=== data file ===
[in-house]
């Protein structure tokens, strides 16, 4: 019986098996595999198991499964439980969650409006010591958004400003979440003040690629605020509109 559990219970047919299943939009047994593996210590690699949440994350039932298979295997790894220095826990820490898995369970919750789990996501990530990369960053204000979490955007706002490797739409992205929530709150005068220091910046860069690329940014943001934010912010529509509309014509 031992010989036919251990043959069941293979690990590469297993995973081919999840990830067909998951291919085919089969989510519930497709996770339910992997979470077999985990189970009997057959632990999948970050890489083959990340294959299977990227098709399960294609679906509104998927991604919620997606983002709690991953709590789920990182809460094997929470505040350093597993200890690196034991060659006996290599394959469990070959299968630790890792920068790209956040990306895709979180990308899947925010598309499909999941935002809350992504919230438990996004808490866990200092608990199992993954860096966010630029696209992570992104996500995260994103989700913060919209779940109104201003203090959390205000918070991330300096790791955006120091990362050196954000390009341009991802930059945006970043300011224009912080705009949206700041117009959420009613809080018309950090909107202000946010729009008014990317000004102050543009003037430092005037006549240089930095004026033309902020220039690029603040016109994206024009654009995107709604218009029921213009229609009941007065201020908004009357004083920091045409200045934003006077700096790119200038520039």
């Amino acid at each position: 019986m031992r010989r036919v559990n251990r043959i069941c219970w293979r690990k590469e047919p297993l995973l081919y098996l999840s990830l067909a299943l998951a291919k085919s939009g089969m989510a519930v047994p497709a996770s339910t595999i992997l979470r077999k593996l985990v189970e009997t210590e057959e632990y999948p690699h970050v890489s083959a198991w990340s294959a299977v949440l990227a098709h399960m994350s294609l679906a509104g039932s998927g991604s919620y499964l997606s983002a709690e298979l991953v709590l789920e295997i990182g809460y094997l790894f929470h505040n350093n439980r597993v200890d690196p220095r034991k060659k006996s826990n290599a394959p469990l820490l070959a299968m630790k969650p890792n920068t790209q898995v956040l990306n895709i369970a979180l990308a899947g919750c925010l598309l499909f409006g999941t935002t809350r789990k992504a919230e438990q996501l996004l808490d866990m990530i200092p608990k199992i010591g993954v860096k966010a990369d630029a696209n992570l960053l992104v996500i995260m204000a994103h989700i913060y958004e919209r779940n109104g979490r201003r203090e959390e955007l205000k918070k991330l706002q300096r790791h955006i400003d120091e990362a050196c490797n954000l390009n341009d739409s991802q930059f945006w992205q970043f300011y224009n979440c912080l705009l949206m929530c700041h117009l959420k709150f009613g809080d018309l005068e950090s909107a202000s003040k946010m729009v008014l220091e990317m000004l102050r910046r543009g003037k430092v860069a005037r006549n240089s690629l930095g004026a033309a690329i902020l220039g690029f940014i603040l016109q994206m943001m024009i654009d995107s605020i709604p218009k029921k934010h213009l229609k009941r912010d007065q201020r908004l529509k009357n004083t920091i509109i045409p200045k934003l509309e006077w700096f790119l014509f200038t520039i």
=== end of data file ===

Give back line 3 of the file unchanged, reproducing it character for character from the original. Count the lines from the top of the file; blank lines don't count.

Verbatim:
């Amino acid at each position: 019986m031992r010989r036919v559990n251990r043959i069941c219970w293979r690990k590469e047919p297993l995973l081919y098996l999840s990830l067909a299943l998951a291919k085919s939009g089969m989510a519930v047994p497709a996770s339910t595999i992997l979470r077999k593996l985990v189970e009997t210590e057959e632990y999948p690699h970050v890489s083959a198991w990340s294959a299977v949440l990227a098709h399960m994350s294609l679906a509104g039932s998927g991604s919620y499964l997606s983002a709690e298979l991953v709590l789920e295997i990182g809460y094997l790894f929470h505040n350093n439980r597993v200890d690196p220095r034991k060659k006996s826990n290599a394959p469990l820490l070959a299968m630790k969650p890792n920068t790209q898995v956040l990306n895709i369970a979180l990308a899947g919750c925010l598309l499909f409006g999941t935002t809350r789990k992504a919230e438990q996501l996004l808490d866990m990530i200092p608990k199992i010591g993954v860096k966010a990369d630029a696209n992570l960053l992104v996500i995260m204000a994103h989700i913060y958004e919209r779940n109104g979490r201003r203090e959390e955007l205000k918070k991330l706002q300096r790791h955006i400003d120091e990362a050196c490797n954000l390009n341009d739409s991802q930059f945006w992205q970043f300011y224009n979440c912080l705009l949206m929530c700041h117009l959420k709150f009613g809080d018309l005068e950090s909107a202000s003040k946010m729009v008014l220091e990317m000004l102050r910046r543009g003037k430092v860069a005037r006549n240089s690629l930095g004026a033309a690329i902020l220039g690029f940014i603040l016109q994206m943001m024009i654009d995107s605020i709604p218009k029921k934010h213009l229609k009941r912010d007065q201020r908004l529509k009357n004083t920091i509109i045409p200045k934003l509309e006077w700096f790119l014509f200038t520039i």